- With enrollments at most global sites sharply down from usual levels, we have had to reduce the number of courses we are currently offering by roughly two-thirds, working together with sponsoring schools and the NYU faculty members who lead our sites. These were agonizing but necessary decisions, and in the end, we were unable to provide a class this semester for many global site lecturers. Wherever possible, we have taken steps to mitigate adverse effects, and in all cases we have followed local labor laws and contract provisions, including in Paris where the Liberal Studies First Year Away (LSFYA) program has been permanently closed. All sites felt the consequences of what is now a year-long pandemic, and we are grateful to all the global site lecturers and faculty who have helped us get through this difficult time. While we could not accommodate everyone’s needs and interests, we have made every effort to appropriately balance multiple responsibilities in order to protect the overall health of NYU, including its global academic program.
- At NYU Paris, just as we did at all of our other global sites, we analyzed where we could significantly reduce expenses without dramatically affecting our overall academic and research programs. During this process, it became clear that closing the LSFYA program in Paris, one of the most expensive programs we operate at any global site, would achieve the necessary savings and that students could be accommodated at the remaining four sites that host the program under more sustainable financial models. While this decision will result in the elimination of five positions, it allowed us to preserve positions for 52 other lecturers in Paris and maintain the intellectual vitality that NYU Paris has epitomized for many decades. I would like to extend my gratitude to those whose positions have been affected by this decision for their service to the site.
- At NYU Sydney, the pandemic has exacerbated longstanding enrollment challenges, including a stark imbalance between fall and spring and a mismatch between the size of our facilities and the number of students attending. Both of these are issues that we, in partnership with the Site-Specific Advisory Committee (SSAC), have worked hard to address over the past few years. As a first step, we needed to terminate the lease on our academic center, which was larger than our program required. The termination required that we provide one year’s notice, and we will depart the building in July 2021. Between now and then, we will work with many constituents, including the faculty on the Sydney SSAC and NYU Sydney leadership, to contemplate what options there may be for a modified program in Australia.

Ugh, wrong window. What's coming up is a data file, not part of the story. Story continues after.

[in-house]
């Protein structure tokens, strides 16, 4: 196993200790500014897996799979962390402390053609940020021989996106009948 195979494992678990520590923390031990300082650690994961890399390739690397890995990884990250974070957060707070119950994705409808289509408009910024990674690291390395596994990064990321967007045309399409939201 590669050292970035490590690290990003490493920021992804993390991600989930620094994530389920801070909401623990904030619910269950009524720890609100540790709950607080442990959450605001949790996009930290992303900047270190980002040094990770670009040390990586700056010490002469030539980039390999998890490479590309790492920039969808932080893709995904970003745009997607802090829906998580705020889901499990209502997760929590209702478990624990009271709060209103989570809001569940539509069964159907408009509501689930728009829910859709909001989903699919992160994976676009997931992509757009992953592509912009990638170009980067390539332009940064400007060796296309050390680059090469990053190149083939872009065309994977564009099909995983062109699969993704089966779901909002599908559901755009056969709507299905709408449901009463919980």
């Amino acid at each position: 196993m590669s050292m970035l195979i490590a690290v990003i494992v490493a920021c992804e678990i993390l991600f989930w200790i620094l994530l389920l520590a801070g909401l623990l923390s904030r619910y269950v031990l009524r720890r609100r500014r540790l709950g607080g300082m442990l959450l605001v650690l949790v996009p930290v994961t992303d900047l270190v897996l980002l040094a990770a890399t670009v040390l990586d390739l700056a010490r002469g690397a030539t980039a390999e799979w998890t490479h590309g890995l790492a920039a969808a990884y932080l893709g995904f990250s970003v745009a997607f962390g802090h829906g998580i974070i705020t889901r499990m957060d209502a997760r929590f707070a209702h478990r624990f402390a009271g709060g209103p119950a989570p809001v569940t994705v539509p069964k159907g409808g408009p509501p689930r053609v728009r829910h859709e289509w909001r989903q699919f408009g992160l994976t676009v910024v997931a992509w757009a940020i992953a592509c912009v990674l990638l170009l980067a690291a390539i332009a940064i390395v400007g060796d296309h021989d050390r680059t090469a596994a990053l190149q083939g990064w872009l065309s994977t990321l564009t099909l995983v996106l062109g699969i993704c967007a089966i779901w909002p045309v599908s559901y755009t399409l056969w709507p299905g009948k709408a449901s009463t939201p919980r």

NYU’s global identity has long been central to our undergraduate education, and opportunities such as the Global Research Initiative (GRI) form a key element of NYU’s offerings both to graduate students and to our research faculty who have scholarly interests outside of New York. While of course we can't know precisely what spring — and, following that, a post-vaccination world — will look like, we are confident that our path forward will be far smoother due to the difficult financial decisions we took early on in the pandemic. We look forward to conversations with faculty through the SSACs and other committees as we continue to navigate this extremely challenging time. As always, we thank all of our NYU faculty members, global site lecturers, and staff both in New York and across our global campuses and sites who contribute in myriad ways to the success of NYU’s global network as a marker of the University’s international excellence and standing. We are in the process of scheduling SSAC meetings for early in the spring. I have already met with the Faculty Committee on NYU’s Global Network, among other faculty concerned about these issues.
Please feel free to reach out at any time to me at email@example.com, or to the other faculty leaders in Global Programs: Eliot Borenstein, Senior Academic Convenor for the Global Network (firstname.lastname@example.org); Marianne Petit, Associate Vice Chancellor for Global Network Academic Planning (email@example.com); and Zvi Ben-Dor Benite, Associate Vice Chancellor for Global Network Faculty Planning (firstname.lastname@example.org).
Linda G. Mills
Vice Chancellor, Global Programs and University Life; Lisa Ellen Goldberg Professor